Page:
- Purpose is your anchor or cornerstone; vision is your beacon or lighthouse.
Culture is the personality and traits of the business and are crafted to uplift all the elements of the engine and eliminate those aspects which are not consistent with its peak performance.
4. Out of purpose comes need, which is guided by and guides capability.
The absolute focus of your business is customer need and understanding how that need is changing and evolving. Today, you compete around customer value and taking that value to another level every day.
Your ability to identify and deliver on that value is ‘capability’. As you understand need, you build capability, as you build capability, your understanding of need grows deeper.
The value you deliver to customers is the optimisation of need, value and capability. This is your competitive strategy.
5. Rewards are the fuel.
Rewards are targeted at the behaviour, which reflects the competitive engine and are available to all. Their form is consistent with that behaviour. Monetary rewards based on profit would not be consistent with the engine’s peak performance.
Understanding and setting how success is defined in your business allows rewards to be correctly structured.
6. Most importantly, all barriers must be removed so that rewards may be enjoyed.
Self-interest, paradigms and bureaucracy are typically the types of barriers that exist in many businesses that stifle competitiveness. Misaligned processes can also form a barrier and all processes must be designed to support the engine.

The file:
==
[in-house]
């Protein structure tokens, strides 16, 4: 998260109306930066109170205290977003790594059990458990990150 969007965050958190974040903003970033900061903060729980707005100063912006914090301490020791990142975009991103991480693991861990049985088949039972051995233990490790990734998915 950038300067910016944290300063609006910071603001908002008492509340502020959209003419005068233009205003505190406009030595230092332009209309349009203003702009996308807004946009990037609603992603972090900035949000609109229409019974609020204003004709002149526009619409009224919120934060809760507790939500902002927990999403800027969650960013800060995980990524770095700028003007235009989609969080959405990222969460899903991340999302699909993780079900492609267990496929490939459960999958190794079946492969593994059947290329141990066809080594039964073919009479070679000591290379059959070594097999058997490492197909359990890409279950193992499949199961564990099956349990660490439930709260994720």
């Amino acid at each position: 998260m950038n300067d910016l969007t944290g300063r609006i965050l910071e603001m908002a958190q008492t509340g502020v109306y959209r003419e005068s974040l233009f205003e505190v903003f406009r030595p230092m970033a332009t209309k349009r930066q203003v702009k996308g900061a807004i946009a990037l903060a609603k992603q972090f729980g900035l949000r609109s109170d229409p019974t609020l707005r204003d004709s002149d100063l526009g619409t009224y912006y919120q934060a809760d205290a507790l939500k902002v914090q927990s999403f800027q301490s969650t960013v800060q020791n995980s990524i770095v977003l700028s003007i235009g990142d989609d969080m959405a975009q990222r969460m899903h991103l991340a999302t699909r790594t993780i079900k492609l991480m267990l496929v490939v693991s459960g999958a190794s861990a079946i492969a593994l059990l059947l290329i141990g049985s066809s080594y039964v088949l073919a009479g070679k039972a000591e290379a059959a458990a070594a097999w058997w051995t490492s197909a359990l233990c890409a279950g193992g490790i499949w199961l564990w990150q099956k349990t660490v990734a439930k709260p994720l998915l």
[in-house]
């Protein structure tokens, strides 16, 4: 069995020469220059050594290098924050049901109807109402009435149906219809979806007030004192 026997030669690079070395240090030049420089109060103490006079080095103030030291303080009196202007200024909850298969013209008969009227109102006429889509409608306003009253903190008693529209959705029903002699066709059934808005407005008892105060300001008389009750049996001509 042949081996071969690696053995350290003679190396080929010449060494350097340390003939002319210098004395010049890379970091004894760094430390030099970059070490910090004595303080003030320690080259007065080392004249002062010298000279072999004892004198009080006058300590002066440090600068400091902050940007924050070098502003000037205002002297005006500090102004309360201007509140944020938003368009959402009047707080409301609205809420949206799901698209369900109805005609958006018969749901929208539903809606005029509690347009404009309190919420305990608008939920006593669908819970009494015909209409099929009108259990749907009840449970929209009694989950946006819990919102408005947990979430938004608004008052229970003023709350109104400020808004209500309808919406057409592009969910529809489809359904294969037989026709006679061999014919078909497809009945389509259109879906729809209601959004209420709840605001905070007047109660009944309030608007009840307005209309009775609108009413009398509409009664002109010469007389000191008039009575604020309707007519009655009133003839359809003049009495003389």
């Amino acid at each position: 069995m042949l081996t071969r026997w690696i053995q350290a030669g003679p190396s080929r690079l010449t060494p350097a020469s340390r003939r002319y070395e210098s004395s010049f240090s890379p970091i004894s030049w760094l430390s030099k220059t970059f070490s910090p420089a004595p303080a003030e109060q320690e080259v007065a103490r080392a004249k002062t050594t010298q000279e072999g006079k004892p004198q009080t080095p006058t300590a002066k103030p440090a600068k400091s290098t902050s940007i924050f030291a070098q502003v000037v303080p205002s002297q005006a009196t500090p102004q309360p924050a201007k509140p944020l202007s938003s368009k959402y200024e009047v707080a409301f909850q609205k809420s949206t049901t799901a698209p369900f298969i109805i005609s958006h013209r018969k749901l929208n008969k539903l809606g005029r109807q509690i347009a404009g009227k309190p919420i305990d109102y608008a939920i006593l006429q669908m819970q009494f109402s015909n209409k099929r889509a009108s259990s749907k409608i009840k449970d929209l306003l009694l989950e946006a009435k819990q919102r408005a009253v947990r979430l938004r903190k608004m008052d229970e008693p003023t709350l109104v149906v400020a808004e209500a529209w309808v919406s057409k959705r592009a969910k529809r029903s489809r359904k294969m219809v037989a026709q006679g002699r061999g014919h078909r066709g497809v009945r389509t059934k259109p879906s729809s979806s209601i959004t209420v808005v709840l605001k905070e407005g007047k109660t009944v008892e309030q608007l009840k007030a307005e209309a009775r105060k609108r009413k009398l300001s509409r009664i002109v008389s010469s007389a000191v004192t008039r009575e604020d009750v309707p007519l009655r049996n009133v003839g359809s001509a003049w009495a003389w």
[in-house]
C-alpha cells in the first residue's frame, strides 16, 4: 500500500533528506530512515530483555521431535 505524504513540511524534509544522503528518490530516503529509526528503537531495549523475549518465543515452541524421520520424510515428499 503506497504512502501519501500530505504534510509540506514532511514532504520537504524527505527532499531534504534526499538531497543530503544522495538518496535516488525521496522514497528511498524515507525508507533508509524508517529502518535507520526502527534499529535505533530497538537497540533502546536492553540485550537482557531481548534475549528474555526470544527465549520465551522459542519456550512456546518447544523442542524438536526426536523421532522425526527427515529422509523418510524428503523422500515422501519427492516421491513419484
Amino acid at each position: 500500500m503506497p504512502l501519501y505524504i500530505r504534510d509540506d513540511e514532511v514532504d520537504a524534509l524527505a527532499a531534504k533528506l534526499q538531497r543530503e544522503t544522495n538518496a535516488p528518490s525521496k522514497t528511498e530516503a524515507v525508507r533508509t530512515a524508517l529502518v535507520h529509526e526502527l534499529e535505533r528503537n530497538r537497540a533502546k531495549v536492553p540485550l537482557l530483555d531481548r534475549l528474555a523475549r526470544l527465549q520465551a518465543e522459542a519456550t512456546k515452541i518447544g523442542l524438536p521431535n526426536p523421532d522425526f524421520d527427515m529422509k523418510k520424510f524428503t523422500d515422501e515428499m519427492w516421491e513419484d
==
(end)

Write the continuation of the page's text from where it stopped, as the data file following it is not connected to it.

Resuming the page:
Barriers are removed principally through correct organisational design.
If your competitive engine is well tuned your business is always evolving as it is in its character to follow the mantra of ‘better every day’.
For your competitive engine to function at its optimal state, motive must be aligned with purpose and that motive cannot be profit. Businesses are made to compete, and, if they compete well, profit will be earned.
Leaders who set profit as the motive for being in business literally sap the competitive strength from their business and doom it to a short life. A profit-first motive feeds self-interest, politics and short-termism. All of which undermine performance.
Leaders are able to plan and invest in their business’s performance and longevity by singularly focusing on continually strengthening their competitive engine. A competitively fit business will emerge with undefeatable business strategies and real growth being some of the results and, of course, profit to allow the business to sustain and grow.
An entirely new level of performance.
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All the best in the success of your business,